Mental Health on the Frontlines of COVID-19

My sister, Virginia, is a surgeon. As a breed, surgeons aren’t sissies. And that’s true for Virginia, too. She was a resident at St. Vincent’s Hospital in Greenwich Village, NYC during the peak of the AIDS epidemic. She has cared for and continues to care for hundreds of first responders in the immediate aftermath and for more than two decades now following 9/11. She is on the frontlines again with COVID-19.

When I asked her how she was doing the other day, she broke down and cried. “Kathy, it is bad. Everyone in the hospital is scared. Doctors and nurses, techs and aids – everyone on the frontlines –  we are stressed in a way that I have never seen before.” And then she described these five stages of her emotional and psychological journey thus far.

1.

Fear. Never has Virginia felt so scared. Never has she seen her colleagues be so scared. Never before have they said aloud that they are scared. “It’s the fear of the unknown. That you’re not going to know what to do for your patients. And then that you are going to get sick and get your family sick, and then you really are not going to be able to take care of your patients when they really need you.” Fear is a normal reaction to high risk situations, but it’s meant to be an alarm for an acute situation. Our COVID-19 crisis is like an alarm that won’t turn off. “Our fears are turning into anxiety and triggering psychosomatic symptoms in our patients and ourselves. I am seeing people whose tinnitus is worse. They are getting headaches. They are coming in for common colds because they are scared. My colleague described terrible chest pain the other day. Another feeling sick to her stomach. I felt my heart racing out of control the other day. Nobody is getting sleep.”

2.

Anger. Healthcare providers are being sent to war. Our hospitals are the trenches and our healthcare workers are on the front lines. Like all physicians, Virginia has taken an oath. She is committed to care for her patients and do no harm. But she is angry that she and healthcare workers across the country have been sent to the frontlines unprepared. Rationally she knows this is an unprecedented crisis, so it would be unrealistic to expect to be prepared, but she is still angry. “How did this land in our laps? Why don’t we know what to do? Why are we are not ready? These conditions make us angry, but there is no place to direct it. To make us feel better, we direct our anger at the lack PPE, the science taking too long, and the response being too slow- whether that is the case or not. Really, even if all these things were in place, we are not able to save everyone from this nasty virus that turns the lungs into slime, and that makes us angry in some abstract way that might not be logical, but the feeling real.”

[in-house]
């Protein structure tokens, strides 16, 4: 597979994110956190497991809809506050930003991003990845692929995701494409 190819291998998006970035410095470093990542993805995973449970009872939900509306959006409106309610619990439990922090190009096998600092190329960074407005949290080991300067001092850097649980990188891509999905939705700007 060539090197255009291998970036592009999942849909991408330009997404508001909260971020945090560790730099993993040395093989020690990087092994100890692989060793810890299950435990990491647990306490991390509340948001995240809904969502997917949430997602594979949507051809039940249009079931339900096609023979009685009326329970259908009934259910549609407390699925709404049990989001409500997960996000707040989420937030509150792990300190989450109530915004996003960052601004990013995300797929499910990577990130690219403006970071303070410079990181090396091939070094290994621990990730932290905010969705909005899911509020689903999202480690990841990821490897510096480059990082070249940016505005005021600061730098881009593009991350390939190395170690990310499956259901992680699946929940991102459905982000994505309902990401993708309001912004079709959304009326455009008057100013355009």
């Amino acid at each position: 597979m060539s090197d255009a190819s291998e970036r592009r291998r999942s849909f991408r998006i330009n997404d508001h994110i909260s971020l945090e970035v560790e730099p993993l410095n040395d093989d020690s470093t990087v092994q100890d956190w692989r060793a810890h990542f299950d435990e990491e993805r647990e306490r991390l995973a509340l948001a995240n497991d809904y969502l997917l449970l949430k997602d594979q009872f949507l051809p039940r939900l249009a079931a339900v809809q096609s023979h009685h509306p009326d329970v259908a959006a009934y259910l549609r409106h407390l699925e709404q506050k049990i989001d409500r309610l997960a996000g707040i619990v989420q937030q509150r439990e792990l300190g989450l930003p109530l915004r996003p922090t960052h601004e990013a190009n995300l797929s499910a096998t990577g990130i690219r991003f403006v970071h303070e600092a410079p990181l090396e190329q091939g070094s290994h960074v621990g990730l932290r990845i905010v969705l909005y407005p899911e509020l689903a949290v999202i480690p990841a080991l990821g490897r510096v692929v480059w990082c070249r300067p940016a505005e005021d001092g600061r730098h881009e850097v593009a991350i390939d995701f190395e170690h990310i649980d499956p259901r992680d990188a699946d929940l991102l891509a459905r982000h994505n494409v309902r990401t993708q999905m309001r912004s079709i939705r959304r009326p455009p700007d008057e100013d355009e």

3.

Guilt. When people arrive at the hospital, they are sick. Really sick. Without established treatments, healthcare providers are having to create protocols based on previous experience with other illnesses, but this illness is different. “When I get a protocol sent to me, and it’s different from yesterday, I feel a knot in my gut. OMG. Last week we did diagnostic nasal endoscopy without thinking about it. And now I find out I was doing things that may make the virus worse.” Virginia is joining group texts to share what seems to be working in real time. “As a healthcare profession, we collectively feel like we are failing our country. We are healers. And individually, I keep wondering if I could have done more. And then I feel guilty because I am not in the ICU. I get to wear my N95 mask. I am not the nurse at the bedside all day or the respiratory therapist. Do I even get to feel this way?” How could our healthcare providers do any better than they are doing right now? This virus is not their fault. But they took an oath to first do no harm. They feel responsible. Guilt eats away at us and can lead to terrible bouts of despair and depression.